I suppose this is where I say, "That's 6 pounds less than last week, blah, blah, blah...", but that feels like it really doesn't matter.
And done... sort of. I'm not going to go out and eat breakfast at Paradox cafe, stuffing myself full of potatoes and biscuits and what not, I wouldn't get very far if I tried, and it would be fairly likely to just come right back up if I tried to finish it all. I will go to Paradox (in roughly 3 weeks), and I will have "some" potatoes, and likely part of a biscuit. I will put the rest in a to-go box. I will savor what I eat, and the rest will go in the refrigerator at home, for another day.
Done, yes, but it doesn't go back to the way it was. I'm going to do something new. I've got the next 3 weeks planned out pretty concretely. After that I've got a ballpark estimate of the following 3 months. We'll see what works and what doesn't work. It will be a learning process. This diet was something brand new, unlike anything I'd ever tried before. Now, this transition off of the diet where I will gradually let my body get used to foods it hasn't processed for over a year, that's also going to have learning opportunities.
What follows that, however, is going to make everything else feel like grade school. I'm not going to be micromanaged the way I have been on plan. The training wheels will be off. I'm going to need to consider the principles I've learned, the tools I've become accustomed to, and then apply them effectively, making my own choices. Around food, this feels intimidating. But there it is. That's what I've got cut out for myself.
I'm terribly excited this morning. 175. I'm giddy, and crying sporadically, and, well, my emotions are all over the place. Yep, there I go again. I'm kind of a mess, but it's a good kind of mess, I think. After work I'll go get some tomatoes and pea pods, and I'll add those to my salad tonight. Next week I get to add fruit to my diet. The week after that I will be able to start eating Greek yogurt as my breakfast, instead of soy paste masquerading as "oatmeal". Exciting.
I'm also scared. I'm scared that as the training wheels come off, I'm going to fall. I'm scared that I'll make bad choices. I'm scared that I'll "do it wrong". I don't want to do it wrong. The I think I have to get past that perception. I don't have to get over my fear, it's okay to feel scared. What I need to get over is the perception that "doing it wrong" is bad. That's bull shit. "Doing it" is good. Doing it well is good, doing it bad is good, doing it perfectly is good, but not likely. The goal is to be "doing it", and to pay attention as you do.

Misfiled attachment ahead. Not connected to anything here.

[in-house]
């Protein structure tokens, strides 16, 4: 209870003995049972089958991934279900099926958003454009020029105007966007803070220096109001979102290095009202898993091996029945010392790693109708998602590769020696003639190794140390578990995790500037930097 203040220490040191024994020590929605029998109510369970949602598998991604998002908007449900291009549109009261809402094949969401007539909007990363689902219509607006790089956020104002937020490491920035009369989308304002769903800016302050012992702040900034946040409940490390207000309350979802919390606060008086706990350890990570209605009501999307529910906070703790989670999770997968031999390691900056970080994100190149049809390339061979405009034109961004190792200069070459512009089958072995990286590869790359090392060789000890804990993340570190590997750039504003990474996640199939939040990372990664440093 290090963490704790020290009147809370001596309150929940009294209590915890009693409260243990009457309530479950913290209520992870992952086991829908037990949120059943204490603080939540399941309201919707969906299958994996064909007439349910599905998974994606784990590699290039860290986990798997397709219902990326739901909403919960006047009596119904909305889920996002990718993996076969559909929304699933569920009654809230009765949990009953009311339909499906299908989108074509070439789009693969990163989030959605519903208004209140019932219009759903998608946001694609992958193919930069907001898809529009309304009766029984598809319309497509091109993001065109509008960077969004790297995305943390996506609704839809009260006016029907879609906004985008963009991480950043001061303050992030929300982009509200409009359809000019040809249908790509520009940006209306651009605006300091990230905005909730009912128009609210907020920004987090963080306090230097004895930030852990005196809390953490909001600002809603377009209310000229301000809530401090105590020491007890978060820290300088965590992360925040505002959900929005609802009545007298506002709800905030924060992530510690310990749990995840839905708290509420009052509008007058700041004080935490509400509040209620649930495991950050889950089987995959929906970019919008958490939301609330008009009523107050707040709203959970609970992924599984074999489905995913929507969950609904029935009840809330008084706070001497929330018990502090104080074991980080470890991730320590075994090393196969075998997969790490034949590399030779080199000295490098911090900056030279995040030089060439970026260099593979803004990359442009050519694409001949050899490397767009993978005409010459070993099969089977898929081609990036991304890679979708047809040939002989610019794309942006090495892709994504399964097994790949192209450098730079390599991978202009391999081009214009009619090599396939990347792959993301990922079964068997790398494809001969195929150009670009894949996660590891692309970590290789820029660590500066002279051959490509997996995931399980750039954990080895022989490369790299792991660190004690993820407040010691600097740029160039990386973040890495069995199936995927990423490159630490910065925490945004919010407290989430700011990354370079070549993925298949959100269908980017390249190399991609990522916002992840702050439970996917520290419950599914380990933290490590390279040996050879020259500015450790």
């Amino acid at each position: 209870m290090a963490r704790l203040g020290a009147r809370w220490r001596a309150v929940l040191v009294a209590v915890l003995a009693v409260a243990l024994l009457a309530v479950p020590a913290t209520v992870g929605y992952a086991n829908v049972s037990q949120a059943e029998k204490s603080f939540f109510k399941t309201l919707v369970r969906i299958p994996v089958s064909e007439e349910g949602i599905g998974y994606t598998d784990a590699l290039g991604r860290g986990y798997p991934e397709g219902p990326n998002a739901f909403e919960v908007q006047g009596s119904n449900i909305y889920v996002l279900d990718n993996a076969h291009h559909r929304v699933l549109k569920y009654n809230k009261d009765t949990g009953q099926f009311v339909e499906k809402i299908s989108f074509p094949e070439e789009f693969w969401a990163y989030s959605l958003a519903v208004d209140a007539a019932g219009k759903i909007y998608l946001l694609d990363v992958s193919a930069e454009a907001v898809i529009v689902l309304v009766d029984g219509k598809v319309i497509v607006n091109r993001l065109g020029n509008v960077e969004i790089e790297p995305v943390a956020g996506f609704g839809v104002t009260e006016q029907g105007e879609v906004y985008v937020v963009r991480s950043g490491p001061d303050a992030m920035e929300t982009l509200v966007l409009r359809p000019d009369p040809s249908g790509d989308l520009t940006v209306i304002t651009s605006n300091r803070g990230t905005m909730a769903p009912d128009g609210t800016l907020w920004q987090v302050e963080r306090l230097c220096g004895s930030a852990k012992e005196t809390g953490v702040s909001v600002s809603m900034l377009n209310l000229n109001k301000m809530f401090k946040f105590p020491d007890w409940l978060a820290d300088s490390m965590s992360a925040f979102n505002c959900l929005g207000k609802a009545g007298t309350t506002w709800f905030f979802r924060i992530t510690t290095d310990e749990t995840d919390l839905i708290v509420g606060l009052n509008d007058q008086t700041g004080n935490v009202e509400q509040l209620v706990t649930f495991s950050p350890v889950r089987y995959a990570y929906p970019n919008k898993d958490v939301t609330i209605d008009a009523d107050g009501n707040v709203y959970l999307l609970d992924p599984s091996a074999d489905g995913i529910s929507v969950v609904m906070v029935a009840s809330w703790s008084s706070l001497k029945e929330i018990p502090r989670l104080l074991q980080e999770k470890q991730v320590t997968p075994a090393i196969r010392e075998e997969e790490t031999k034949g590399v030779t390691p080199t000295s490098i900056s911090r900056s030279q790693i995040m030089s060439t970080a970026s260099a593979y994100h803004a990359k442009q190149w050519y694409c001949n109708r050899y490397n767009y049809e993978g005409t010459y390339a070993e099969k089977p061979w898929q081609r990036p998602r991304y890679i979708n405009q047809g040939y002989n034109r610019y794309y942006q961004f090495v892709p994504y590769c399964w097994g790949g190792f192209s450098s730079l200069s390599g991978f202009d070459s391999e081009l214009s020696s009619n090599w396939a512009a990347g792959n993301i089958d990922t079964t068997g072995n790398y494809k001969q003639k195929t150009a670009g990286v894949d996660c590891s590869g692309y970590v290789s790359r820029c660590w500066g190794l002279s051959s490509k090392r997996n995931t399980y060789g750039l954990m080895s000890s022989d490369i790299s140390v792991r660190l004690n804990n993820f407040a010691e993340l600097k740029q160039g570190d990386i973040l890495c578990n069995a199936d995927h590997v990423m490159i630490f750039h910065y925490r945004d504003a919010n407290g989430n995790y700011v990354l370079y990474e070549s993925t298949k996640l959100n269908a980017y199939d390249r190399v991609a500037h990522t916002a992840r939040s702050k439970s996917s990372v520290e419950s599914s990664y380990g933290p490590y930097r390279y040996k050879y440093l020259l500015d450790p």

Observe, learn, try, fail, wash, rinse, repeat. It's great to fail, because that means you're trying. The only way you lose is when you stop trying. I did that as a child, I looked around at the world and decided that I wasn't going to engage in life, in certain areas. A big part of my personal growth, this year, has been recognizing that I've simply refused to get into the game, in several ways. I've refused to try, because I didn't want to do it wrong.
I'm going to screw up. I'm going to do it wrong repeatedly, and I'm going to take delight in crashing and burning. I'm going to cheer my failures. I'm going to love myself, take pride that I tried, apologize to anyone caught in the blast radius of my mess, and then pick up the pieces, see what I can learn about what happened, and give it another try. I'm going to do that, and do that again, and keep doing that until the day I die.
So, if I gain a little weight, that will be fine. If I have too much rice with a meal, that will be fine. It will all be okay because I know that the people that care about me will continue to. I know that I will continue to care about myself. I know that there are options that will be effective in whatever situation I might be faced with.
I'm feeling a little less scared about what will come next. I'm feeling a little more excited.
I don't celebrate holidays, but it feels a little like what I think most people feel on their birthday. I feel special today. I don't normally feel special. I'll have to ponder that.